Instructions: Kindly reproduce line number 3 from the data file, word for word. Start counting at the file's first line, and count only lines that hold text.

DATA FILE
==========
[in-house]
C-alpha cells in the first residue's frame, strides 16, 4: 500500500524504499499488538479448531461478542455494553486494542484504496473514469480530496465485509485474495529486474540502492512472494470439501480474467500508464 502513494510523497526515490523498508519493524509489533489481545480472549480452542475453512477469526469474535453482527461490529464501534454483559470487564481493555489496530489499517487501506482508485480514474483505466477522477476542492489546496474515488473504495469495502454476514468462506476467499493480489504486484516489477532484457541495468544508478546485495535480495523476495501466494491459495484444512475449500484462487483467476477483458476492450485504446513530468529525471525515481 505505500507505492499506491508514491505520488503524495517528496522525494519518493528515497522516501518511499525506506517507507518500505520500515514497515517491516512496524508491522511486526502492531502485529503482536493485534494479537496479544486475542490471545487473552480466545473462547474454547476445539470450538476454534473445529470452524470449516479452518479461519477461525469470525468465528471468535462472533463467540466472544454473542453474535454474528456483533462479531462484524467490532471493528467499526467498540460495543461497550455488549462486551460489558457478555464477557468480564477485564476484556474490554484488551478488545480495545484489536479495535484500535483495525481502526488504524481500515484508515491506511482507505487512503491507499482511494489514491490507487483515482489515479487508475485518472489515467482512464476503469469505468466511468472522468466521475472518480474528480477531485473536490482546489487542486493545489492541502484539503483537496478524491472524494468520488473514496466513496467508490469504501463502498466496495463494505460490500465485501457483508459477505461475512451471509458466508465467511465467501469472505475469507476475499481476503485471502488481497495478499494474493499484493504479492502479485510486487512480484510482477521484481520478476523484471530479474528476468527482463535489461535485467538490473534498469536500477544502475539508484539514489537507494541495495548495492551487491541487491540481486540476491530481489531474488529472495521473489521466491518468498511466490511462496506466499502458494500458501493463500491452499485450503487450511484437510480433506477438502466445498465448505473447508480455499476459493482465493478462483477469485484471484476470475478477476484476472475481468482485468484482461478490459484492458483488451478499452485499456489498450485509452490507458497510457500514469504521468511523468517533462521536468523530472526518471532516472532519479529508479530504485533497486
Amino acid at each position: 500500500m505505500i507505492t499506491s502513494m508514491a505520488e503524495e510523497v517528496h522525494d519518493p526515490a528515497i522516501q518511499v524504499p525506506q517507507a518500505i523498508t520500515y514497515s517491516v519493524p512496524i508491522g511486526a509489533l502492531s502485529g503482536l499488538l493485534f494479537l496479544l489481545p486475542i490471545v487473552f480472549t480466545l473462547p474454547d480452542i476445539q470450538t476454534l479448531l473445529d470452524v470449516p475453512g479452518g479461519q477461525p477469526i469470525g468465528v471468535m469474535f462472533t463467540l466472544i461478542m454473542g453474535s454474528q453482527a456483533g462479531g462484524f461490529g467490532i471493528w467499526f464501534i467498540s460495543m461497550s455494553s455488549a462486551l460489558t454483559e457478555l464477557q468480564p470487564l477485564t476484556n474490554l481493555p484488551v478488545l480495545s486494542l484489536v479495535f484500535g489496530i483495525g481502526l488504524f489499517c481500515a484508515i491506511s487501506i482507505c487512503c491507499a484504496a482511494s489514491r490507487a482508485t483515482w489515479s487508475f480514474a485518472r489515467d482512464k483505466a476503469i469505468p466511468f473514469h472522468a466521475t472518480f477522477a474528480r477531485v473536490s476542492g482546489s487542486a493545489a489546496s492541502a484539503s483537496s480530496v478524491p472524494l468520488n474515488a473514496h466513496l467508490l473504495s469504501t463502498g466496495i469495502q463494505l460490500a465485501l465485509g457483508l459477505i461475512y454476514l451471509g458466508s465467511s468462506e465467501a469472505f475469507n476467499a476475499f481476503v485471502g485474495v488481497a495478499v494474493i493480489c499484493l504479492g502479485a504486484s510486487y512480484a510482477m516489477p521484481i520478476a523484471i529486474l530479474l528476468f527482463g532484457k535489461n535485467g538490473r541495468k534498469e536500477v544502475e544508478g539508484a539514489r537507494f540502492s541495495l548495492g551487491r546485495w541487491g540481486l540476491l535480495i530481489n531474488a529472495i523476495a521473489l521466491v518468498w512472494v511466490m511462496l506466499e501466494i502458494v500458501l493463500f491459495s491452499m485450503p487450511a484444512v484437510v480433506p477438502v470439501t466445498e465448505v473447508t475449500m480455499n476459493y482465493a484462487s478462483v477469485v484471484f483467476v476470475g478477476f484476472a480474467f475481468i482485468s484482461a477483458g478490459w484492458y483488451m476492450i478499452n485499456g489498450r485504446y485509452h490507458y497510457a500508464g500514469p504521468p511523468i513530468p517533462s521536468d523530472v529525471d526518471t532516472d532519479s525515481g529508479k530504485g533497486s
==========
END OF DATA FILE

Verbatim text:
Amino acid at each position: 500500500m505505500i507505492t499506491s502513494m508514491a505520488e503524495e510523497v517528496h522525494d519518493p526515490a528515497i522516501q518511499v524504499p525506506q517507507a518500505i523498508t520500515y514497515s517491516v519493524p512496524i508491522g511486526a509489533l502492531s502485529g503482536l499488538l493485534f494479537l496479544l489481545p486475542i490471545v487473552f480472549t480466545l473462547p474454547d480452542i476445539q470450538t476454534l479448531l473445529d470452524v470449516p475453512g479452518g479461519q477461525p477469526i469470525g468465528v471468535m469474535f462472533t463467540l466472544i461478542m454473542g453474535s454474528q453482527a456483533g462479531g462484524f461490529g467490532i471493528w467499526f464501534i467498540s460495543m461497550s455494553s455488549a462486551l460489558t454483559e457478555l464477557q468480564p470487564l477485564t476484556n474490554l481493555p484488551v478488545l480495545s486494542l484489536v479495535f484500535g489496530i483495525g481502526l488504524f489499517c481500515a484508515i491506511s487501506i482507505c487512503c491507499a484504496a482511494s489514491r490507487a482508485t483515482w489515479s487508475f480514474a485518472r489515467d482512464k483505466a476503469i469505468p466511468f473514469h472522468a466521475t472518480f477522477a474528480r477531485v473536490s476542492g482546489s487542486a493545489a489546496s492541502a484539503s483537496s480530496v478524491p472524494l468520488n474515488a473514496h466513496l467508490l473504495s469504501t463502498g466496495i469495502q463494505l460490500a465485501l465485509g457483508l459477505i461475512y454476514l451471509g458466508s465467511s468462506e465467501a469472505f475469507n476467499a476475499f481476503v485471502g485474495v488481497a495478499v494474493i493480489c499484493l504479492g502479485a504486484s510486487y512480484a510482477m516489477p521484481i520478476a523484471i529486474l530479474l528476468f527482463g532484457k535489461n535485467g538490473r541495468k534498469e536500477v544502475e544508478g539508484a539514489r537507494f540502492s541495495l548495492g551487491r546485495w541487491g540481486l540476491l535480495i530481489n531474488a529472495i523476495a521473489l521466491v518468498w512472494v511466490m511462496l506466499e501466494i502458494v500458501l493463500f491459495s491452499m485450503p487450511a484444512v484437510v480433506p477438502v470439501t466445498e465448505v473447508t475449500m480455499n476459493y482465493a484462487s478462483v477469485v484471484f483467476v476470475g478477476f484476472a480474467f475481468i482485468s484482461a477483458g478490459w484492458y483488451m476492450i478499452n485499456g489498450r485504446y485509452h490507458y497510457a500508464g500514469p504521468p511523468i513530468p517533462s521536468d523530472v529525471d526518471t532516472d532519479s525515481g529508479k530504485g533497486s